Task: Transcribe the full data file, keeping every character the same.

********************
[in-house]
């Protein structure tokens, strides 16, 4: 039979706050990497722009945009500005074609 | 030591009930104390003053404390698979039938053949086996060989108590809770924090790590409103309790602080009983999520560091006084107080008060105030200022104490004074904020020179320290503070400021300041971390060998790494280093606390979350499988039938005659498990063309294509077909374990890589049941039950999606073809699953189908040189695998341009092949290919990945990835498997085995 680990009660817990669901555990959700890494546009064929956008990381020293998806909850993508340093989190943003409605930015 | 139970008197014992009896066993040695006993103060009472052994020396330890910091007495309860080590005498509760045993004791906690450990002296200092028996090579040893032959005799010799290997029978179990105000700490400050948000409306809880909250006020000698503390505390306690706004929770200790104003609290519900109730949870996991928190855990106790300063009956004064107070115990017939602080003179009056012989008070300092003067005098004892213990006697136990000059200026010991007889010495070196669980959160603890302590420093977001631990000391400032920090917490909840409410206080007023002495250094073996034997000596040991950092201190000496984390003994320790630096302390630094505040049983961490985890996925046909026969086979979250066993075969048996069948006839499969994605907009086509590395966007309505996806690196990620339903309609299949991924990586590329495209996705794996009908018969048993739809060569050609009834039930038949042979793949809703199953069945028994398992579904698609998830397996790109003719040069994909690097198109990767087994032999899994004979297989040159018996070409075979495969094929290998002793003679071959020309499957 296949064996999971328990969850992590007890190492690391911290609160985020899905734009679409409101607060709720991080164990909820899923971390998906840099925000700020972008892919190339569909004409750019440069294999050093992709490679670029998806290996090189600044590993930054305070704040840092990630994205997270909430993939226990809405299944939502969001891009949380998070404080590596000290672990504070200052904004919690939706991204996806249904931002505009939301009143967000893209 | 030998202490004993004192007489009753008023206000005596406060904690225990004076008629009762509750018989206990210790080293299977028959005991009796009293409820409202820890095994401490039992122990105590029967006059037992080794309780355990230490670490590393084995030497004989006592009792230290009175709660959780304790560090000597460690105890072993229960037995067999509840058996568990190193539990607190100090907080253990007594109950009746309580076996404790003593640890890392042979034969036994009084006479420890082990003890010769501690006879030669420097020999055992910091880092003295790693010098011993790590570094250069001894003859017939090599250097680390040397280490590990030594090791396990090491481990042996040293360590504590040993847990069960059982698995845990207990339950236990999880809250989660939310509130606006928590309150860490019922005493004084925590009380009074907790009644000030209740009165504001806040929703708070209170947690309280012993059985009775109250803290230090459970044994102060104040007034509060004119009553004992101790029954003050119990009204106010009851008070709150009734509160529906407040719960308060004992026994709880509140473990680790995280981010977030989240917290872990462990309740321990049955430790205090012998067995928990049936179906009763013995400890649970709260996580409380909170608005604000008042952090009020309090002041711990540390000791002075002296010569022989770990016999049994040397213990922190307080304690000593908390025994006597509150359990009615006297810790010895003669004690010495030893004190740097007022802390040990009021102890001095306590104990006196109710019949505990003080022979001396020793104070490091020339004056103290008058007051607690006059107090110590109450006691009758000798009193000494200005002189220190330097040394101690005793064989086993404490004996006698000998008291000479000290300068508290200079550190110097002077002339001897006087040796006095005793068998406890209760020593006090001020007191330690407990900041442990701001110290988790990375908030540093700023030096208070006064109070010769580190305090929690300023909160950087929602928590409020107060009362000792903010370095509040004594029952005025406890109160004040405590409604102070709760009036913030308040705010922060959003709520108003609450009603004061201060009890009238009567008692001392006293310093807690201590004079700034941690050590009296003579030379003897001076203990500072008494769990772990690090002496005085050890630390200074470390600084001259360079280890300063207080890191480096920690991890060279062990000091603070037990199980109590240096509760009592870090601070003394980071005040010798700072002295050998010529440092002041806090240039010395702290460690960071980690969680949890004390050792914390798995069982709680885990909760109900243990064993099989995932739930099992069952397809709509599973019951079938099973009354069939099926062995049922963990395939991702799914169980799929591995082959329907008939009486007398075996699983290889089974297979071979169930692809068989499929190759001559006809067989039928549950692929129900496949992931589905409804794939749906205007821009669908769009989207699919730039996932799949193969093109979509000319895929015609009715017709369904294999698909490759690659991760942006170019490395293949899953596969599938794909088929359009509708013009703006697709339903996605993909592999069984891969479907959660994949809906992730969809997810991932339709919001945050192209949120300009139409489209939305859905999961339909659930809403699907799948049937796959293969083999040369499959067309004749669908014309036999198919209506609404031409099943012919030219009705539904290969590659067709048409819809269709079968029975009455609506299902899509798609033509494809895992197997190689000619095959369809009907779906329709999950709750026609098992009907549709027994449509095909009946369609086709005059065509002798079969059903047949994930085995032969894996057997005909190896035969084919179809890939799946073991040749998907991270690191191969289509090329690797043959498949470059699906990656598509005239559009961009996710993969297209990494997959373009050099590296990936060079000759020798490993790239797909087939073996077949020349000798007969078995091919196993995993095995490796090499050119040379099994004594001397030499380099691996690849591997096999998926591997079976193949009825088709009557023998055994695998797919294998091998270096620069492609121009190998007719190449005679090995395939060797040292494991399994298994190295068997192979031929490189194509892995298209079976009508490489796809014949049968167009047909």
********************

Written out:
[in-house]
């Protein structure tokens, strides 16, 4: 039979706050990497722009945009500005074609 | 030591009930104390003053404390698979039938053949086996060989108590809770924090790590409103309790602080009983999520560091006084107080008060105030200022104490004074904020020179320290503070400021300041971390060998790494280093606390979350499988039938005659498990063309294509077909374990890589049941039950999606073809699953189908040189695998341009092949290919990945990835498997085995 680990009660817990669901555990959700890494546009064929956008990381020293998806909850993508340093989190943003409605930015 | 139970008197014992009896066993040695006993103060009472052994020396330890910091007495309860080590005498509760045993004791906690450990002296200092028996090579040893032959005799010799290997029978179990105000700490400050948000409306809880909250006020000698503390505390306690706004929770200790104003609290519900109730949870996991928190855990106790300063009956004064107070115990017939602080003179009056012989008070300092003067005098004892213990006697136990000059200026010991007889010495070196669980959160603890302590420093977001631990000391400032920090917490909840409410206080007023002495250094073996034997000596040991950092201190000496984390003994320790630096302390630094505040049983961490985890996925046909026969086979979250066993075969048996069948006839499969994605907009086509590395966007309505996806690196990620339903309609299949991924990586590329495209996705794996009908018969048993739809060569050609009834039930038949042979793949809703199953069945028994398992579904698609998830397996790109003719040069994909690097198109990767087994032999899994004979297989040159018996070409075979495969094929290998002793003679071959020309499957 296949064996999971328990969850992590007890190492690391911290609160985020899905734009679409409101607060709720991080164990909820899923971390998906840099925000700020972008892919190339569909004409750019440069294999050093992709490679670029998806290996090189600044590993930054305070704040840092990630994205997270909430993939226990809405299944939502969001891009949380998070404080590596000290672990504070200052904004919690939706991204996806249904931002505009939301009143967000893209 | 030998202490004993004192007489009753008023206000005596406060904690225990004076008629009762509750018989206990210790080293299977028959005991009796009293409820409202820890095994401490039992122990105590029967006059037992080794309780355990230490670490590393084995030497004989006592009792230290009175709660959780304790560090000597460690105890072993229960037995067999509840058996568990190193539990607190100090907080253990007594109950009746309580076996404790003593640890890392042979034969036994009084006479420890082990003890010769501690006879030669420097020999055992910091880092003295790693010098011993790590570094250069001894003859017939090599250097680390040397280490590990030594090791396990090491481990042996040293360590504590040993847990069960059982698995845990207990339950236990999880809250989660939310509130606006928590309150860490019922005493004084925590009380009074907790009644000030209740009165504001806040929703708070209170947690309280012993059985009775109250803290230090459970044994102060104040007034509060004119009553004992101790029954003050119990009204106010009851008070709150009734509160529906407040719960308060004992026994709880509140473990680790995280981010977030989240917290872990462990309740321990049955430790205090012998067995928990049936179906009763013995400890649970709260996580409380909170608005604000008042952090009020309090002041711990540390000791002075002296010569022989770990016999049994040397213990922190307080304690000593908390025994006597509150359990009615006297810790010895003669004690010495030893004190740097007022802390040990009021102890001095306590104990006196109710019949505990003080022979001396020793104070490091020339004056103290008058007051607690006059107090110590109450006691009758000798009193000494200005002189220190330097040394101690005793064989086993404490004996006698000998008291000479000290300068508290200079550190110097002077002339001897006087040796006095005793068998406890209760020593006090001020007191330690407990900041442990701001110290988790990375908030540093700023030096208070006064109070010769580190305090929690300023909160950087929602928590409020107060009362000792903010370095509040004594029952005025406890109160004040405590409604102070709760009036913030308040705010922060959003709520108003609450009603004061201060009890009238009567008692001392006293310093807690201590004079700034941690050590009296003579030379003897001076203990500072008494769990772990690090002496005085050890630390200074470390600084001259360079280890300063207080890191480096920690991890060279062990000091603070037990199980109590240096509760009592870090601070003394980071005040010798700072002295050998010529440092002041806090240039010395702290460690960071980690969680949890004390050792914390798995069982709680885990909760109900243990064993099989995932739930099992069952397809709509599973019951079938099973009354069939099926062995049922963990395939991702799914169980799929591995082959329907008939009486007398075996699983290889089974297979071979169930692809068989499929190759001559006809067989039928549950692929129900496949992931589905409804794939749906205007821009669908769009989207699919730039996932799949193969093109979509000319895929015609009715017709369904294999698909490759690659991760942006170019490395293949899953596969599938794909088929359009509708013009703006697709339903996605993909592999069984891969479907959660994949809906992730969809997810991932339709919001945050192209949120300009139409489209939305859905999961339909659930809403699907799948049937796959293969083999040369499959067309004749669908014309036999198919209506609404031409099943012919030219009705539904290969590659067709048409819809269709079968029975009455609506299902899509798609033509494809895992197997190689000619095959369809009907779906329709999950709750026609098992009907549709027994449509095909009946369609086709005059065509002798079969059903047949994930085995032969894996057997005909190896035969084919179809890939799946073991040749998907991270690191191969289509090329690797043959498949470059699906990656598509005239559009961009996710993969297209990494997959373009050099590296990936060079000759020798490993790239797909087939073996077949020349000798007969078995091919196993995993095995490796090499050119040379099994004594001397030499380099691996690849591997096999998926591997079976193949009825088709009557023998055994695998797919294998091998270096620069492609121009190998007719190449005679090995395939060797040292494991399994298994190295068997192979031929490189194509892995298209079976009508490489796809014949049968167009047909």